– the “lifespanners”. This group of people aims for “radical life extension”. They don’t want to live only 10 or 20 years, but 100 years longer, or maybe even reach “indefinite lifespan”. However, in order to reach such a goal, and break the limit of the 120 years lifespan, humans have to re-engineer themselves at the cellular/genetic level. This is where fascinating research and development in longevity comes into play, with some top notch scientists working on crazy projects such as cryopreservation, organ 3D printing, gene therapies, stem cell treatments, cellular reprogramming, organ replacement and regenerative medicine. However, these projects are about fundamental R&D in biology, which is by definition a long term, uncertain – high risk high reward – initiative. Because of these features (long term + uncertainty), there is very little private money invested in it. At the same time, public funding, which should finance fundamental R&D, is inaccessible to longevity research because from the legal point of view, aging is not considered (yet) as a disease. Without private nor public money, the lifespanners’ field is dramatically underfunded, living at the expense of some rare billionaires who fund a couple of startups (ex. Altos Labs, Calico, Retro Biosciences, etc …) and in so doing they further push the field in the unfortunate position where the public opinion associates it with yet another spoiled rich people’s hobby.

Reaching indefinite lifespan

As Abraham Lincoln said, “The best way to predict the future is to create it”. But how do we create a world in which humans can live as long as they want?

Well, the best and most realistic mental model to reach this difficult but reachable goal involves audacity, a unique combination of short term and long term plans, as well as a notion called “longevity escape velocity”.

The action plan to reach indefinite lifespan requires decades to execute, and involves 3 components :

– the first component is an ecosystem of profit making longevity companies. The time is ripe for “healthspan” startups to be created and pave the way to the transition from the “sick care” – where people wait to be sick before they see a doctor, and when they do it’s often too late – to “health care” – where the approach is to monitor one’s health to prevent disease long before it actually occurs. This transition from “sick care” to “health care” is in itself ambitious and hard to succeed, because it requires dramatic changes in society, against very well organized and powerful groups of interest: the pharmaceutical industry, which needs to transition from selling expensive treatments to sick people, to selling preventative medical services to healthy people; the agrifood industry, which produces unhealthy but cheap and tasteful food; medical services and doctors, who in most countries are educated and live on treating sick people, and do not support preventative medicine; last but not least, politicians and Governments, who have to do more to promote healthy lifestyles. Despite the obstacles, this shift from sick care to health care is a short term realistic step towards living longer and healthier.

– the second component is an ecosystem of NGOs, think tanks and influencers, whose role is to bear the longevity projects which are not profitable (at least not directly and/or not in the short term). These projects can be financed by the aforementioned profitable “healthspan” companies, as part of the longer term strategy. Indeed, the transition from “sick care” to “health care” will allow people to live 20 years longer, but in order to go beyond, fundamental R&D needs to start right now, so that in a couple of decades, research projects starting now will hopefully yield positive results in 20 or 30 years. Thus, if the short term game is to create and fund as many profitable longevity “healthspan” companies, the long term game involves different projects, such as: a bottom up strategy, consisting in awakening the public opinion to the prospect of living longer healthier; a top down approach, consisting in reaching out to political decision makers, and advocating for larger public budgets for fundamental R&D in longevity; last but not least, funding and creating more “moonshot” longevity biotech startups.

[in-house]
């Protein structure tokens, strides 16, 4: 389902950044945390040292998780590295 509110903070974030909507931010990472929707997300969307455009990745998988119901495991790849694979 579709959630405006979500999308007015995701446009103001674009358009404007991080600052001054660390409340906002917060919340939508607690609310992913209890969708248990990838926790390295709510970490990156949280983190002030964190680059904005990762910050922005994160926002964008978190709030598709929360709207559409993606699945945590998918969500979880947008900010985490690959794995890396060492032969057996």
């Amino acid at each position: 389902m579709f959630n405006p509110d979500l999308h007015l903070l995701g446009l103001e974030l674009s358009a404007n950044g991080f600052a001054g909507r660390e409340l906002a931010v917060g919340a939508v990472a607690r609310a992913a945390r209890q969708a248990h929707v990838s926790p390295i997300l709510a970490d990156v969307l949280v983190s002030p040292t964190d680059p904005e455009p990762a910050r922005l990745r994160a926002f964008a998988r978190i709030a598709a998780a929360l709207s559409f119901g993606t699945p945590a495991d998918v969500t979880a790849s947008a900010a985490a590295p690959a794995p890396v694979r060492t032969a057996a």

– the third and last component of the overall strategy consists in applying the “longevity escape velocity” principle to our own lives, to benefit from the first 2 components – the short and long term action plans. Indeed, we can create and use the services of the “healthspan” companies to optimize our healthspan using common and accessible medical knowledge as of today. This will preserve us longer, and will increase the likelyhood of still being in good health in a couple of decades, when – if we execute well on the longer term plan – fundamental R&D will deliver new scientific breakthroughs. This will in turn allow us to benefit from those futuristic technologies, that will be available at that time, which may prolong our lifespan even more. This “longevity escape velocity” is a beautiful notion that dramatically increases our odds of success, because the probability that we would discover the cure against ageing in 40 years is lower than the probability of discovering a set of sequential less ambitious treatment (say every decade we discover something that allows us to live a decade more), which could ultimately lead to the final understanding of the aging process and how to stop or revert it.

Practical steps

The best solution I could come up with is to create a two-headed legal structure:

– a startup studio, that will incubate profit making longevity startups.

– a foundation, that will own a major portion of the shares (if not all) of the startup studio. This foundation will bear the unprofitable projects (nevertheless necessary for the end game), such as political advocacy, public opinion campaigns, as well as the fundamental R&D in the biology of aging.

Doing this requires a lifetime of dedication for an army of people, if you think it’s worth it, join me!